Regional cooperation imperative in tackling Cyclone Mocha-type natural disasters
Cyclone Mocha only reminds us of the urgency of India-Bangladesh-Myanmar-Thailand-China-Sri Lanka cyclone management cooperation. As a start, Myanmar-Bangladesh-India trilateral cooperation is a must in this regard.
Myanmar is one of Bangladesh's closest neighbours, and the two countries have had a long-standing relationship. The 271-km long Bangladesh-Myanmar border is strategically significant for Bangladesh, despite the fact that it is militarized due to Myanmar's prolonged internal strife.
Relations between Bangladesh and Myanmar were formalized on January 13, 1972, when Myanmar became the sixth state to recognize Bangladesh as an independent entity. However, due to the presence of several unresolved issues, such as Rohingya refugees and maritime border demarcation, ties between the two have not always been as friendly as envisioned. But this time they need to come closer on the environmental front as Cyclone Mocha wreaks havoc in both countries.
On May 14, the extremely severe cyclonic storm hit the coastlines of Bangladesh and Myanmar, bringing with it heavy rains and high-velocity winds with a speed of 195 kmph. Cyclone Mocha, which was described as the second-most severe storm to form in the Bay of Bengal since 1982 and made landfall on Sunday (May 15) afternoon in Bangladesh and Myanmar’s Rakhine state near Sittwe township, tore off roofs and killed at least five people. According to media reports, Cyclone Mocha wrought devastation in Myanmar by damaging buildings, turning streets into rivers, uprooting trees, and flooding the coastal city of Sittwe.
In Bangladesh, authorities moved around 300,000 people to safer areas before the storm hit. Rohingya refugees inside densely-populated camps in Cox's Bazar in the southeast of the country hunkered down inside their ramshackle homes.
Vulnerability of coastal nations
As a strong storm pounded the Myanmar shore, thousands of people were evacuated to temples, pagodas, and schools around the country. Local media gathered videos that demonstrated how deep water rushed through streets while fierce winds whipped trees and tore boards off of rooftops. Aid agencies in Bangladesh and Myanmar say they are bracing for disaster and have launched a massive emergency plan as the powerful cyclone battered millions of vulnerable people.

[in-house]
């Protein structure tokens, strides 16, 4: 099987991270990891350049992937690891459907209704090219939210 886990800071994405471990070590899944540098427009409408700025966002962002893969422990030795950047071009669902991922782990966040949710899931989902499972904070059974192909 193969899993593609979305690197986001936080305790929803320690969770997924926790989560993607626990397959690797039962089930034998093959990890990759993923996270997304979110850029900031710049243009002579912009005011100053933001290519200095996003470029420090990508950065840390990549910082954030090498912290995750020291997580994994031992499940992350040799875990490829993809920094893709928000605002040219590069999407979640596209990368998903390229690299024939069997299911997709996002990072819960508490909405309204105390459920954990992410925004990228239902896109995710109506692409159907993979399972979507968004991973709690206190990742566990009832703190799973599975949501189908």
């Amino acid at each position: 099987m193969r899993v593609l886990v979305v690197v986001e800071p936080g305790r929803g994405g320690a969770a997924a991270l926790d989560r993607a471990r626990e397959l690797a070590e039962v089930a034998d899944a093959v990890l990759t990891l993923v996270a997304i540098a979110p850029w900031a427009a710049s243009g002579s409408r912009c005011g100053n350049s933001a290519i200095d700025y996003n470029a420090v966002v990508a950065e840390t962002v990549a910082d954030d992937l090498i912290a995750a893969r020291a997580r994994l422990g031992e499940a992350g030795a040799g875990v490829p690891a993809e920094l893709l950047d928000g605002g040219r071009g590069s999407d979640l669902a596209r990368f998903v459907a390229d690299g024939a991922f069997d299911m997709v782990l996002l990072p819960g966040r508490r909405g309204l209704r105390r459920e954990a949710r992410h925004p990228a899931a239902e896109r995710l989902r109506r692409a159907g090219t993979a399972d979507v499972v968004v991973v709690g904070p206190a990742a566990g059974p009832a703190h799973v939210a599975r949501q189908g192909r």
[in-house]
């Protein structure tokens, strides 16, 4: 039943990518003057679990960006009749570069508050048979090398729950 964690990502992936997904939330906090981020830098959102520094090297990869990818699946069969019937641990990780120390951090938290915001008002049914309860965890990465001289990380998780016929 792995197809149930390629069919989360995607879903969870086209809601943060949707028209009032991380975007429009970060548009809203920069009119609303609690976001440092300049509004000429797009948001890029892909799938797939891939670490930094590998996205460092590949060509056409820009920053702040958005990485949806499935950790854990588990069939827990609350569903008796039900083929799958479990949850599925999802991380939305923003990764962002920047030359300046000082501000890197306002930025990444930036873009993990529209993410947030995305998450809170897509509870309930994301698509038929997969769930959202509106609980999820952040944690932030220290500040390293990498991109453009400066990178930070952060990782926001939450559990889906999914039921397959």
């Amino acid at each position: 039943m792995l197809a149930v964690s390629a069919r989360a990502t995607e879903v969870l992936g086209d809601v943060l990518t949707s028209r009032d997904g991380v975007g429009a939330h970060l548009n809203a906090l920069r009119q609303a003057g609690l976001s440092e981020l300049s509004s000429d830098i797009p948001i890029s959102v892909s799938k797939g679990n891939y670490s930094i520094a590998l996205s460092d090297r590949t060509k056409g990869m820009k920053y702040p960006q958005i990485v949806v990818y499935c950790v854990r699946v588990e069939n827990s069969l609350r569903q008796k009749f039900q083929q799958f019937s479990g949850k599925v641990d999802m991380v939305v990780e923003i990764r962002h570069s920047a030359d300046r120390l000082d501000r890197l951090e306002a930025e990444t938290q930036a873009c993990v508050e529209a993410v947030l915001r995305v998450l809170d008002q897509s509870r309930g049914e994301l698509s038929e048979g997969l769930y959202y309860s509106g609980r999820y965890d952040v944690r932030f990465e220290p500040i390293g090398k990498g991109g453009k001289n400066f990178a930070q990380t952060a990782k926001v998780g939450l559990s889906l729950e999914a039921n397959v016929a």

Besides the major problems of poverty and illiteracy, Bangladesh and Myanmar’s vulnerability to environmental deterioration is alarming. The havoc caused by Cyclone Nargis in 2008 was the best example to understand it when both coastal countries were badly affected.
Environmentalists fear that climate change could cause more disasters, especially in Bangladesh, which is heavily populated. With Myanmar and Bangladesh bearing the brunt of cyclones regularly as a result of their location in the world's second-largest river basin, experts in both countries and the international arena are emphasizing the importance of taking an "integrated approach" and "regional cooperation" to mitigate the enormous economic and human costs.
Regional cooperation a must
Scientists from both nations, as well as perhaps India, Thailand, and Sri Lanka, as they are also a part of the Bay of Bengal, should work together to find answers to the issues.
China can also be roped in to cooperate with India, Bangladesh, Myanmar, Thailand, and Sri Lanka during such natural disasters. Cyclone Mocha only reminds us of the urgency of India-Bangladesh-Myanmar-Thailand-China-Sri Lanka cyclone management cooperation. As a start, Myanmar-Bangladesh-India trilateral cooperation is a must in this regard.
(The author is a Gauhati University, India-based researcher and analyst on the Indo-Pacific region. Views are personal. She can be contacted at email@example.com)
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